Senators Introduce Bipartisan Bill to Halt Tariffs on Canadian Newsprint Paper
A bipartisan group of lawmakers in the U.S. Senate, led by Susan Collins (R-Maine) and Angus King (I-Maine), have introduced a bill that would delay dumping tariffs and countervailing duties currently being applied to imports of Canadian uncoated groundwood (UGW), or newsprint, being used primarily by newspaper, book, directory and circular printers, as well as other publishers and printers. The PRINT (Protecting Rational Incentives in Newsprint Trade) Act would suspend the import taxes of up to 32% on Canadian uncoated groundwood paper and would require the U.S. Department of Commerce to complete a study within 90 days on the economic health of the newsprint and U.S. newspaper industry in general.
The bill would also postpone any action by the Commerce Department and the International Trade Commission on newsprint import duties until President Donald Trump receives the report and certifies that the taxes are in the economic interests of the United States.
Most importantly, the PRINT Act would halt the current collection of cash deposits for Canadian UGW imports. The tariffs have led to the highest prices for newsprint in the past five years - for an industry that is already under extreme duress from changing news consumption, newspaper readership and subscription habits among Americans.
The bipartisan PRINT Act is co-sponsored by Sens. Roy Blunt (R-Mo.), Johnny Isakson (R-Ga.), Doug Jones (D-Ala.), Deb Fischer (R-Neb.), Claire McCaskill (D-Mo.), Jerry Moran (R-Kan.), Roger Wicker (R-Miss.) and Shelley Moore Capito (R-W. Va.) U.S. Senate Minority Leader Charles "Chuck" Schumer (D-N.Y) also expressed his opposition to the tariffs earlier and asked the Commerce Department to reconsider the decision.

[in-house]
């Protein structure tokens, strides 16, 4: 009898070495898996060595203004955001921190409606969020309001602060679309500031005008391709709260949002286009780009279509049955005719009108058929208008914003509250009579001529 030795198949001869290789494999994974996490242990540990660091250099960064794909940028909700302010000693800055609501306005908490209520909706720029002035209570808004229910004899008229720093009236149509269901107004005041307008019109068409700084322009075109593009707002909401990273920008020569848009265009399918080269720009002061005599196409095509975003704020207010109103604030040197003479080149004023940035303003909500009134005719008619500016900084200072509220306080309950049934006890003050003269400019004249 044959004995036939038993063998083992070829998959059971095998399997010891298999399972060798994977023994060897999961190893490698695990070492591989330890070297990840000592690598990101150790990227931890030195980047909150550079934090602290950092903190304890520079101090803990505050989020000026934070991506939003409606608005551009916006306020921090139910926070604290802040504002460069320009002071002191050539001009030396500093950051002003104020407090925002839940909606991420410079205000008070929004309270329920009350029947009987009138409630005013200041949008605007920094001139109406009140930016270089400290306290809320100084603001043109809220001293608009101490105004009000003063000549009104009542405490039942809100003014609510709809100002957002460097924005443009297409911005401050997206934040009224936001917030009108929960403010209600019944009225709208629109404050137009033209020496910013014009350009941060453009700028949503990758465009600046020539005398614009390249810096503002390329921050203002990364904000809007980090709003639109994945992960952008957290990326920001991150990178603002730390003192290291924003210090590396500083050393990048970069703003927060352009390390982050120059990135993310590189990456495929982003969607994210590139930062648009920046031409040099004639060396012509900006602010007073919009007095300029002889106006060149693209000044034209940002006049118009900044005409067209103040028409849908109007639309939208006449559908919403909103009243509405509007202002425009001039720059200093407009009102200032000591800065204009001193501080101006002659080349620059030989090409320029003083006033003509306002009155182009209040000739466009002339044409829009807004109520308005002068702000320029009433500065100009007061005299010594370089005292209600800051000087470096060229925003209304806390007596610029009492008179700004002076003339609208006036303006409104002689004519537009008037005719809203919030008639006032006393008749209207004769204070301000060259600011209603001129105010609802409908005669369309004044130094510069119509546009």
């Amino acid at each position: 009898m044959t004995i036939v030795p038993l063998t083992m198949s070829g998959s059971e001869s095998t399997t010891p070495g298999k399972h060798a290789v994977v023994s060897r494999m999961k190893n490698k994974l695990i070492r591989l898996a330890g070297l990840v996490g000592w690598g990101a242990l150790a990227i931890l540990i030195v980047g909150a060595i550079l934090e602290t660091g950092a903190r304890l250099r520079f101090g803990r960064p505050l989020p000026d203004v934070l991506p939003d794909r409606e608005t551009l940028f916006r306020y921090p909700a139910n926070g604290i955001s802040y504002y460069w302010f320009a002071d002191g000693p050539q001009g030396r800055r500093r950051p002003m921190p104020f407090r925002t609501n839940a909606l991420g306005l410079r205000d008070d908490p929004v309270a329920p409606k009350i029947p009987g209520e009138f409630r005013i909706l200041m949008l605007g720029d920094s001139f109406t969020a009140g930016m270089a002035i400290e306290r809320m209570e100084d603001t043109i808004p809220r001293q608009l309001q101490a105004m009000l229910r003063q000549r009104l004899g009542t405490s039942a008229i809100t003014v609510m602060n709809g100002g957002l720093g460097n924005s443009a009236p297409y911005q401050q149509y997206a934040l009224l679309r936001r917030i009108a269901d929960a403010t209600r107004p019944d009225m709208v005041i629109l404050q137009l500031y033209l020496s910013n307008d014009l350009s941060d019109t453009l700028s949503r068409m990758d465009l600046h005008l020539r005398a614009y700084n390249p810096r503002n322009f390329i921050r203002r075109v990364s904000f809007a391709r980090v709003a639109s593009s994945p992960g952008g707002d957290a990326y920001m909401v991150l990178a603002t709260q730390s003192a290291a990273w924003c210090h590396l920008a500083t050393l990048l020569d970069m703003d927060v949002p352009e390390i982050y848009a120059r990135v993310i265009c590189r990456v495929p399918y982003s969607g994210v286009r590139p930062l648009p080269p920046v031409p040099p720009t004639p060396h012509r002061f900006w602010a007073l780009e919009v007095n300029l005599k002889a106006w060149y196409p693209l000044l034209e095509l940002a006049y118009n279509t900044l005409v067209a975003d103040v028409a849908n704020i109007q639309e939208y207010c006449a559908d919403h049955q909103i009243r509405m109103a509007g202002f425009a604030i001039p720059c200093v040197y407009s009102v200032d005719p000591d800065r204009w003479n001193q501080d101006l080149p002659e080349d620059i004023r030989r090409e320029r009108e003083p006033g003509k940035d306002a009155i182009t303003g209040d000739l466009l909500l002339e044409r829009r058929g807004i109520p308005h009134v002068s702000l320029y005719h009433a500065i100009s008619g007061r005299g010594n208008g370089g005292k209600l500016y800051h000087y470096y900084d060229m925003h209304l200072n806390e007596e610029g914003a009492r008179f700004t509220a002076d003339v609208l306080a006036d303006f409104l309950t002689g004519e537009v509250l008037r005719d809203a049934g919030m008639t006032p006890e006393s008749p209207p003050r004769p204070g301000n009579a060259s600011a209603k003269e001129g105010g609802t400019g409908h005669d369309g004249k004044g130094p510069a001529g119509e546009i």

Printing Industries of America has also been a vocal industry voice. "PIA has spent the better part of 2018 informing the Department of Commerce of the unique circumstances in the trade remedy case targeting Canadian imports of uncoated groundwood paper, providing a realistic viewpoint of paper consumption, and explaining the devastating impact taxing this product is having - now - on the print and publishing industries," said PIA President and CEO Michael Makin.
"Trade remedy laws are designed to help domestic industries attain a level playing field on which to succeed - not to create an exponential number of domestic losers in the process. The PRINT Act is crucial to restoring a much-needed sense of sanity surrounding tariffs on uncoated groundwood paper. PIA endorses this legislation and will continue to work to highlight the need for rational decision making in relation to this ill-conceived tariff."
How the Canadian Newsprint Tariffs Started
The preliminary countervailing and antidumping duties that have been slapped on imported Canadian UGW by the Department of Commerce emanate from a complaint filed by North Pacific Paper Corp. (NORPAC), a single-location paper manufacturer in Longview, Wash., which is owned by a New York-based hedge fund.
"As a senator representing one of our nation's leading paper-making states, I have consistently fought for actions to ensure a level playing field for the domestic paper-making industry," Collins said. "In this case, however, one domestic mill owned by a venture capital firm appears to be taking advantage of trade remedies to add to its own bottom line, putting thousands of American jobs at risk."